The Notoryctemorphia order is represented by 1 family containing a single genus and species, Notoryctes typhlops; although some scientists recognize a second species, Notorcytes caurinus. The fossil history for this order was unknown until recently when fossils from the middle Miocene of Queensland were discovered. This new information suggests a relationship (although distant) between Notoryctes and Peramelemorphia.

Notoryctemorphia is found in north and east central Western Australia, southern Northern Territory and western South Australia. They inhabit dry desert areas along river flats among scrubby bushes. While they do tunnel and are highly adapted for this activity, Notoryctemorphia also spends a fair amount of time on the surface. Their excavations are usually shallow and collapse easily behind as they burrow forward.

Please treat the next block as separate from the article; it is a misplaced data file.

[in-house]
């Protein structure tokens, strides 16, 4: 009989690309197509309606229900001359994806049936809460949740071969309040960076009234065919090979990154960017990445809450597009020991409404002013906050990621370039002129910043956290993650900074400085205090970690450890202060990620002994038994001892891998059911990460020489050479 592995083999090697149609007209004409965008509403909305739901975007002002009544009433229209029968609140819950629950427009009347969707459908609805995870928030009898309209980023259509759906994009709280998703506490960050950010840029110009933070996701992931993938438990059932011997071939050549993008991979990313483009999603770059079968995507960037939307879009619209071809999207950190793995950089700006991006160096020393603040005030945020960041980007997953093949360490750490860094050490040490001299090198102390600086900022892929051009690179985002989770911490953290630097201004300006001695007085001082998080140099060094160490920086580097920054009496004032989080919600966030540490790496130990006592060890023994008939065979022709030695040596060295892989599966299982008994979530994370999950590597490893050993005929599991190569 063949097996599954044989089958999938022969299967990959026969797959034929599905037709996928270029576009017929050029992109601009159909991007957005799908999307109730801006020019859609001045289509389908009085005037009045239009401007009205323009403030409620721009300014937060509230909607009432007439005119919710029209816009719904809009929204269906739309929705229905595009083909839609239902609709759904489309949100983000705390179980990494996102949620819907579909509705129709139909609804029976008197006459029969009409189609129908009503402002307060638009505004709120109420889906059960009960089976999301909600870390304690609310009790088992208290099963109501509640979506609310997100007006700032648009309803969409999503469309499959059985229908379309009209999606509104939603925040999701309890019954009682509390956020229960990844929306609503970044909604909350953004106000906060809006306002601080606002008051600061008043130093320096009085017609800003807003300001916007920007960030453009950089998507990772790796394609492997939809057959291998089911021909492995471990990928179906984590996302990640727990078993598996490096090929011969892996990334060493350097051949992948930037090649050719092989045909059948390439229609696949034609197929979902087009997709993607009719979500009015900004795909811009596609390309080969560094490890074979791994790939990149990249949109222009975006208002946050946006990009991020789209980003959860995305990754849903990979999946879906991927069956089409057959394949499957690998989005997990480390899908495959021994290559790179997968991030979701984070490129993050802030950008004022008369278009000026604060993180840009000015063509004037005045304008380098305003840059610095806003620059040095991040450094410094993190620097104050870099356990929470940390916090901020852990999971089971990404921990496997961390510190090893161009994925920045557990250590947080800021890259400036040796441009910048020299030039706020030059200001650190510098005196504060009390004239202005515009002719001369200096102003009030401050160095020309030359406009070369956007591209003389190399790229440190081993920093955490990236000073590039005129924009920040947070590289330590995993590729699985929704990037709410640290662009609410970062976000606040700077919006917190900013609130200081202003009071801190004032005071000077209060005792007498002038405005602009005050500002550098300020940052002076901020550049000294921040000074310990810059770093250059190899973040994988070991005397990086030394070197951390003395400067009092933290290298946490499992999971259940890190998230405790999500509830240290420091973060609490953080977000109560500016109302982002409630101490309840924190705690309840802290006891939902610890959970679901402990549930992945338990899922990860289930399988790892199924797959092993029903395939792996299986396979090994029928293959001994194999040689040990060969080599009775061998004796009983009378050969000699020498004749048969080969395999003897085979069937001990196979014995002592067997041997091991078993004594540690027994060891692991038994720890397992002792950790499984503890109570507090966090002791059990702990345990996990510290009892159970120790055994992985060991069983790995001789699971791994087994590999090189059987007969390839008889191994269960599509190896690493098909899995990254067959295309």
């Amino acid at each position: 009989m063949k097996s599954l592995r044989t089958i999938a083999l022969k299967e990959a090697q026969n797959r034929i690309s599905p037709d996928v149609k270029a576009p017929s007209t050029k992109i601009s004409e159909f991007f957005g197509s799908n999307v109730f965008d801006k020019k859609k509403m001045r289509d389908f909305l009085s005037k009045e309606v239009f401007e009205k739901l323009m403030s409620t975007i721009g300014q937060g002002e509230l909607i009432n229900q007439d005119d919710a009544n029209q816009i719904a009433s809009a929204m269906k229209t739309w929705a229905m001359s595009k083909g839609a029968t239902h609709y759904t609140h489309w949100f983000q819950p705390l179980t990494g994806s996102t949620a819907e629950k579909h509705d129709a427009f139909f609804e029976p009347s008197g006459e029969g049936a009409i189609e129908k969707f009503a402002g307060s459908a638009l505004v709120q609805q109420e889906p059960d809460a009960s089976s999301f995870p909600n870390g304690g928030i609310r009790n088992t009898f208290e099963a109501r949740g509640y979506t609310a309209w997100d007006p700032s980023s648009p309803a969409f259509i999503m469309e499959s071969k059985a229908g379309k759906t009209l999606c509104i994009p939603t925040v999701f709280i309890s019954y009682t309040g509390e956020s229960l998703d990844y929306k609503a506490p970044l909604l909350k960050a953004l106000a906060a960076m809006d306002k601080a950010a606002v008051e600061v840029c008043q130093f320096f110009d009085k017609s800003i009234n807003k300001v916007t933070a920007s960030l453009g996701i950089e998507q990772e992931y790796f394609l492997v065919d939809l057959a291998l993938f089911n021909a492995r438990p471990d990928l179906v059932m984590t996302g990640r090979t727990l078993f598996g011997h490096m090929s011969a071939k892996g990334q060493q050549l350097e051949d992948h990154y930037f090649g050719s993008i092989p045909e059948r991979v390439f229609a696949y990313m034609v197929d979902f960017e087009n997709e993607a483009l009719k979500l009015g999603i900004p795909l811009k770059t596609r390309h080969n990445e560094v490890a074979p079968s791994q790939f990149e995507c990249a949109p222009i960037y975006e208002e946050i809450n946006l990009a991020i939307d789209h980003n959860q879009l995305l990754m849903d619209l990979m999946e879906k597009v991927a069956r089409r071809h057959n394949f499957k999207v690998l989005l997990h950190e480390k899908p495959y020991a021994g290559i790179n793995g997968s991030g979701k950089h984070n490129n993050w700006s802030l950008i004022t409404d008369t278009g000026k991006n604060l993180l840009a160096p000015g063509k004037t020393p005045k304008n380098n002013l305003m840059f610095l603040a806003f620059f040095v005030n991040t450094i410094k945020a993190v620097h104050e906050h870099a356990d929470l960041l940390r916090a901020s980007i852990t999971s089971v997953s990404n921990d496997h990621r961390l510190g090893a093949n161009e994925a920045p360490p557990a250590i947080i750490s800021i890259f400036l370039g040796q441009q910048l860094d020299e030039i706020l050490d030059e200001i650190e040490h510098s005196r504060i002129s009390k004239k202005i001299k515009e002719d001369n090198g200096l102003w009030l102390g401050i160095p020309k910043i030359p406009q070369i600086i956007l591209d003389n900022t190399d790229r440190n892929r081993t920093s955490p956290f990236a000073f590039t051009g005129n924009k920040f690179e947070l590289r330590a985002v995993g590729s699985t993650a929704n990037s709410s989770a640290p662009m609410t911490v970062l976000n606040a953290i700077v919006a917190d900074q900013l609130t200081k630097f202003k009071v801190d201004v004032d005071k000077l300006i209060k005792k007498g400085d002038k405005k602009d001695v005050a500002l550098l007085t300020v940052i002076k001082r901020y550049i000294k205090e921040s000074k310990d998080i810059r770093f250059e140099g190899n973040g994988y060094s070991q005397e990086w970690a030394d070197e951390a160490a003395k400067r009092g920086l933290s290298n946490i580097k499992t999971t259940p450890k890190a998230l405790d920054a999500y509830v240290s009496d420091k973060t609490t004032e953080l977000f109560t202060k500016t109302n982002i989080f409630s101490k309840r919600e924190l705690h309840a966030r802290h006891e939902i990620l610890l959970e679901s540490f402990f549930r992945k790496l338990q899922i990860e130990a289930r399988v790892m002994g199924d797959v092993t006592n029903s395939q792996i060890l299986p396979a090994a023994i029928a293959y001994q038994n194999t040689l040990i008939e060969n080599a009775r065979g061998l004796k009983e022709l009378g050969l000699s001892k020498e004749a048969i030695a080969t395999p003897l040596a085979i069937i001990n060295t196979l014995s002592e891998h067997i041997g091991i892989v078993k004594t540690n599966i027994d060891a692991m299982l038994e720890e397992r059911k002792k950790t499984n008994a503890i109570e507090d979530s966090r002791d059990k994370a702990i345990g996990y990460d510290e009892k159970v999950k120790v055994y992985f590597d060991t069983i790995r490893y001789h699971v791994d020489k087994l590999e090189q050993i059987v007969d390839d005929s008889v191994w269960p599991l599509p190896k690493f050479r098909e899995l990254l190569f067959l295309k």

Active both day and night, Notoryctemorphia is well suited for digging. They possess fused vertebrae in the neck and a horny shield over the front of the head which together allows the animal to bore through the soil. They push the dirt and gravel out of the way with highly modified front digits and flattened hind limbs. This species is blind having only vestigial eyes under the skin each with a reduced optic nerve. They are marsupials with the young completing development in a pouch that opens posteriorly.